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  • Writer's pictureSarah

Chore Lists for My 8-Year-Old and 11-Year-Old

Updated: Mar 23, 2023

I purposely use chores to teach my kids how to work hard and have good work ethic. Through chores, my kids also learn valuable life skills that will help them for the rest of their lives. Chores also ensure that the household workload is spread more evenly so that I'm not stressed out.

Some of these chores are done independently, and others are done as family work and/or sibling work, working alongside each other. Especially for young children, working together is an important part of teaching kids how to incorporate work into their daily lives.

Here is a current list of the chores being done by my 8-year-old son and 11-year-old daughter. My kids are expected to fulfill these responsibilities with no complaint. (There is more info about how I teach my kids to do chores and encourage positive attitudes here.)

Chores for Both Kids

I've included tags of FW (family work) for work that we do together as a family, and SW (sibling work) for work the kids do together.


  • Make their own beds.

  • Help put away clean dishes from the dishwasher. (FW)

  • Take their dirty dishes to the sink.

  • Rinse their own lunch and snack dishes, and load them in the dishwasher.

  • Fold and put away their own clean laundry. (SW)

  • Fold and put away half of the cloth napkins and bathroom wipies. (SW)

  • Any chores they earn through misbehavior or poor choices.

  • Clean up their toys and any messes they make.

  • Anything else mom asks them to do such as putting dirty clothes in the washing machine, helping with cooking, sweeping under the table, etc.


  • Give the dog fresh water.

  • Let the dog out before bedtime.

  • Give the dog a treat after going out.

  • Prepare their own (easy) breakfast a few days each week.

Weekly or Bi-Weekly:

  • Scrub a bathroom toilet. (FW)

  • Help mom make dinner one night. (FW)

  • Help bring groceries, library books, and other items from the car. (FW)

  • Help in putting away groceries. (FW)

  • Load their scooters into the car anytime they want to take them along to the park.

  • Help in packing lunches and water bottles on days when we will have lunch away from home.

  • Wash their own water bottles after any outings.

  • Pack their own backpacks if they want to bring books, coloring supplies, etc. on an outing from the house. Also, put all of those away upon returning home.

  • Help with trimming the grass in the summer, pulling weeds during our rainy season, and weeding our family vegetable garden. (FW)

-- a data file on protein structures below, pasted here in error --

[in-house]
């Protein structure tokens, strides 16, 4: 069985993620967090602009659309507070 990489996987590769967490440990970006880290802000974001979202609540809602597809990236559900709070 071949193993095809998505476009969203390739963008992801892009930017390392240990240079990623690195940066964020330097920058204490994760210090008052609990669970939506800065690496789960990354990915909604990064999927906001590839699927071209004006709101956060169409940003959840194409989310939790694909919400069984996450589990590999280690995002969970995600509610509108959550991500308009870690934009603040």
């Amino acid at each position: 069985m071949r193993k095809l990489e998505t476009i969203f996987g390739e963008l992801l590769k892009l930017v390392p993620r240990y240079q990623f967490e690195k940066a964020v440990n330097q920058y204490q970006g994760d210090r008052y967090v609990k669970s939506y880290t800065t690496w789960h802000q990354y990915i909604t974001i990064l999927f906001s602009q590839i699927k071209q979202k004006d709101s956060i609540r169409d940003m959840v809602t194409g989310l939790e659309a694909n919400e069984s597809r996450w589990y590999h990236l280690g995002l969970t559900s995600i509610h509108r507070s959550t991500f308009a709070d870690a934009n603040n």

• Help with once/week flock maintenance chores for our chickens. (FW)

  • Water vegetable and flower pots.


  • Help in Once-A-Month Cleaning Day. Because my kids are older now, we split up all of the cleaning day tasks nearly equally. The kids typically are each responsible for cleaning their room, sorting through their papers/projects from the month, and completing ~6 other cleaning day tasks (such as scrubbing bathtubs and sinks, dusting, mopping the floor, cleaning mirrors, etc.). (FW)

Chores for 8-Year-Old Son

Additionally, my 8-year-old son is expected to do the following chores. My son is a particularly responsible and detail-oriented young child, so he is doing more at his age than other 8-year-olds may be capable of doing.


  • Set the table for dinner with silverware and cloth napkins.

  • Feed the chickens. Collect and label eggs. (SW)


  • Wash breakfast dishes and load them in the dishwasher. He is not required to do any hand-washing of plastics or to wash any difficult items (such as pots/pans).

  • Vacuum the living space large rug or small rugs by the doors.

Weekly or Bi-Weekly

  • Take out trash from all trash cans whenever necessary.

  • Take big trash can/recycling can to the street for trash day, and then put them away.


  • Check and adjust water emitters for 8 fruit trees.

Chores for 11-Year-Old Daughter

Additionally, my 11-year-old daughter is expected to do the following chores. Because she is older and more capable than her younger brother, my daughter's chores tend to be a little more difficult. 


  • Get drinks for dinner for the family.

  • Give the chickens fresh water. Collect and label eggs. (SW)


  • Wash breakfast dishes and load them into the dishwasher. This includes hand-washing any plastic items and scrubbing any pots/pans that need washing.

  • Clean and organize the craft/project table.

Weekly or Bi-Weekly

  • Take dog for a short walk before we go on any long outings.

  • Take out recycling whenever necessary.

  • Take elderly neighbor's big trash/recycling cans to the street for trash day, and then put them away.


  • Make dinner for family when mom goes to book club.

  • Clean fish bowl as necessary.

More Resources For Children's Chores

Want to read more about children and chores?  Check out these resources:

Are chores an important part of your household culture? Do you have any tips to share about kids and chores?

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